“The Obama administration says it will issue a proclamation marking the National Day of Prayer on Thursday (May 7), but appears to be moving away from the White House ceremonies hosted by former President George W. Bush. “President Obama is a committed Christian and believes that we should be engaging Americans of faith in efforts to renew our country,” a White House official said.”

Prominent conservative Christians (most notably National Day of Prayer Task Force head Shirley Dobson) who have greatly benefited from White House photo-ops in years past have already arranged independent events while insinuating that Obama isn’t properly committed to Sparkle Motion prayer.

“We are disappointed in the lack of participation by the Obama administration,” Shirley Dobson said in a statement issued by the task force on Monday. “At this time in our country’s history, we would hope our president would recognize more fully the importance of prayer.”

This shift will certainly make it harder for the Dobson-backed National Day of Prayer Task Force to present itself as the official White House-backed organizer of this annual event and attack politicians who don’t fall into line with their goals and values. One hopes this will lead to a nationwide call to prayer that is inclusive of all faiths, instead of empowering and enriching an organization that purposely excludes other religions. Will Obama’s proclamation include overtures to non-Christian faiths? Considering Obama’s nods to Hindus and Buddhists in past speeches, and the inclusion of yoga at the White House Easter event, I’m hopeful. But we’ll have to wait for Thursday and see.

For the last eight years, evangelical and conservative Christians have had unprecedented access to the president and the prestige of the White House. This included front-row seats at White House observances for the “National Day of Prayer” (held on the first Thursday of May every year). For years non-Christian groups, religious minorities, and liberal/moderate Christians have denounced the hijacking of this national call to prayer by the National Day of Prayer Task Force led by  Shirley Dobson (wife of Focus on the Family founder, James Dobson), a non-governmental group that enjoyed all-but-official backing from the Bush administration. But now there is a new president in office, and the Task Force is already planning for a big snub.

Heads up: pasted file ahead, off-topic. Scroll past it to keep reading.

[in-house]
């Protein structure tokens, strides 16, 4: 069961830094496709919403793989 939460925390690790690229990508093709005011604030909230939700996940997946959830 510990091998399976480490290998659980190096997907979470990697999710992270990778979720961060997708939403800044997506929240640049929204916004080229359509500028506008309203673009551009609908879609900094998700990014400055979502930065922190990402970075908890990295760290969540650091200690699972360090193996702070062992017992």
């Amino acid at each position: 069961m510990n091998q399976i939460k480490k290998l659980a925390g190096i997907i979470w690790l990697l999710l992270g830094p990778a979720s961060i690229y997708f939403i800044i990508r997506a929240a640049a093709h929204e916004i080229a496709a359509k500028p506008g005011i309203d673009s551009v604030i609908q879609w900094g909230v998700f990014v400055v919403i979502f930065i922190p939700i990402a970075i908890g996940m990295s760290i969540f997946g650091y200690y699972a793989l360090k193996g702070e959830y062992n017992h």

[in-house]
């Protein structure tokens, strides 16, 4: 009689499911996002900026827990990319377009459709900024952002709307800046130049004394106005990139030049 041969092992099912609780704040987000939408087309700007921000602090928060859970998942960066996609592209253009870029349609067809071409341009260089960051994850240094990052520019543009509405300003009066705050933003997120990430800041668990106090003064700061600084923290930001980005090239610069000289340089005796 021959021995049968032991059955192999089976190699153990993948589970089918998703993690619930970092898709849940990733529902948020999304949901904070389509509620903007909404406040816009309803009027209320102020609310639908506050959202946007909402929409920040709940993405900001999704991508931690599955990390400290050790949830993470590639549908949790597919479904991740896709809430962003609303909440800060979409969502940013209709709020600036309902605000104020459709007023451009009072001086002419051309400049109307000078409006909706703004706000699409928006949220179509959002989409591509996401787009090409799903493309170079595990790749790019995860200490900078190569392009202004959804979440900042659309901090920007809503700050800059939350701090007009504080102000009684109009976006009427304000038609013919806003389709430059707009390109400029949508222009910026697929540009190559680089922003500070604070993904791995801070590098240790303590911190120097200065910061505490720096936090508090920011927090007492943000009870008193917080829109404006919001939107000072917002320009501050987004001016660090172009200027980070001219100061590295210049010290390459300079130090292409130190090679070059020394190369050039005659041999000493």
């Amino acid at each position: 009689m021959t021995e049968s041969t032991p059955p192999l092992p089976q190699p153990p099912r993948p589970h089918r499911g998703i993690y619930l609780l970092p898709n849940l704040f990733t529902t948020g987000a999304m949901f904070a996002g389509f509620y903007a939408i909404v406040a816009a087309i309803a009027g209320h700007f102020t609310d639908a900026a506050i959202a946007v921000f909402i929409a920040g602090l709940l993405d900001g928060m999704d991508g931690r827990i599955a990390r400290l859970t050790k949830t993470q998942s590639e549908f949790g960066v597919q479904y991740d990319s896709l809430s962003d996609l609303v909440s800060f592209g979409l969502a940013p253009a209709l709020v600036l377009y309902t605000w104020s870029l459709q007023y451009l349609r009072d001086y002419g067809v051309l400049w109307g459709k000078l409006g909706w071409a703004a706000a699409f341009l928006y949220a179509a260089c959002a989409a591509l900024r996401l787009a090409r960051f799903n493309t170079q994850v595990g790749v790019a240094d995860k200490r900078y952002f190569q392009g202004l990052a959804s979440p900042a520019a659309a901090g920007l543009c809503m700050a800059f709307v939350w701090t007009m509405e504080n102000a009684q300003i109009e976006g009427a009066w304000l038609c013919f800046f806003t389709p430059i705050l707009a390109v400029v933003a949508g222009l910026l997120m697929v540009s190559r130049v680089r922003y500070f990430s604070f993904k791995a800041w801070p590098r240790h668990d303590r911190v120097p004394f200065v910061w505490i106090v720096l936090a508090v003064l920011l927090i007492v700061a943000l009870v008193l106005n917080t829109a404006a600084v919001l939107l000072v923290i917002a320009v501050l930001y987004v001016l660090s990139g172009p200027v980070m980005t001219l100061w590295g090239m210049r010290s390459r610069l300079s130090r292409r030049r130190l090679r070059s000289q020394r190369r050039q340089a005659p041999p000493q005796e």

“Every year between 2001 and 2008, former President Bush’s calendar was cleared on the first Thursday in May to mark the National Day of Prayer in the White House East Room with prominent evangelicals. Now the Obama White House is facing questions of inside-the-Beltway etiquette: Should Obama maintain the open door to conservative critics like James and Shirley Dobson, and if so, should they accept? Or, will the White House have an official observance at all? With those questions unanswered less than three weeks before the annual observance, the National Day of Prayer Task Force headed by Shirley Dobson is moving ahead with other plans … In years past, Toon said, a White House liaison has contacted the ministry at least a month in advance to ask about their participation in the White House events that featured music, Scripture readings and remarks by the president and Shirley Dobson. She and her husband, Focus on the Family founder James Dobson, were seated prominently in the front row next to the president and first lady … This year, Dobson’s task force has opted to hold its annual event on Capitol Hill in the morning — at the same time when its representatives are usually at the White House.”

Could this pre-planning for a snub be more pessimism from the Dobson camp? James Dobson did recently made the news for a downright gloomy exit speech concerning culture war failures. Or perhaps this is just canny positioning? After all, if they are throwing their own party, they can hardly said to be snubbed by Obama can they? But if the Dobsons are losing their front-row photo-op with the new president, what will the official White House day of prayer event be like? Will there even be an event or proclamation? NDP Task Force vice chairman Brian Toon points out that the big White House prayer photo-op was only instituted during the reign of George W. Bush, and that previous presidents were more subtle in their participation.

“Prior to the Bush years, task force leaders held more low-key events, including at Lafayette Park across the street during the Clinton administration. “There was no East Room event until George W.,” Toon said. While he recalled being at White House receptions with rabbis and imams, Toon said the Capitol Hill event has tended to be “very Christian.” If there is no White House event this year, it would be a disappointment, Toon said.”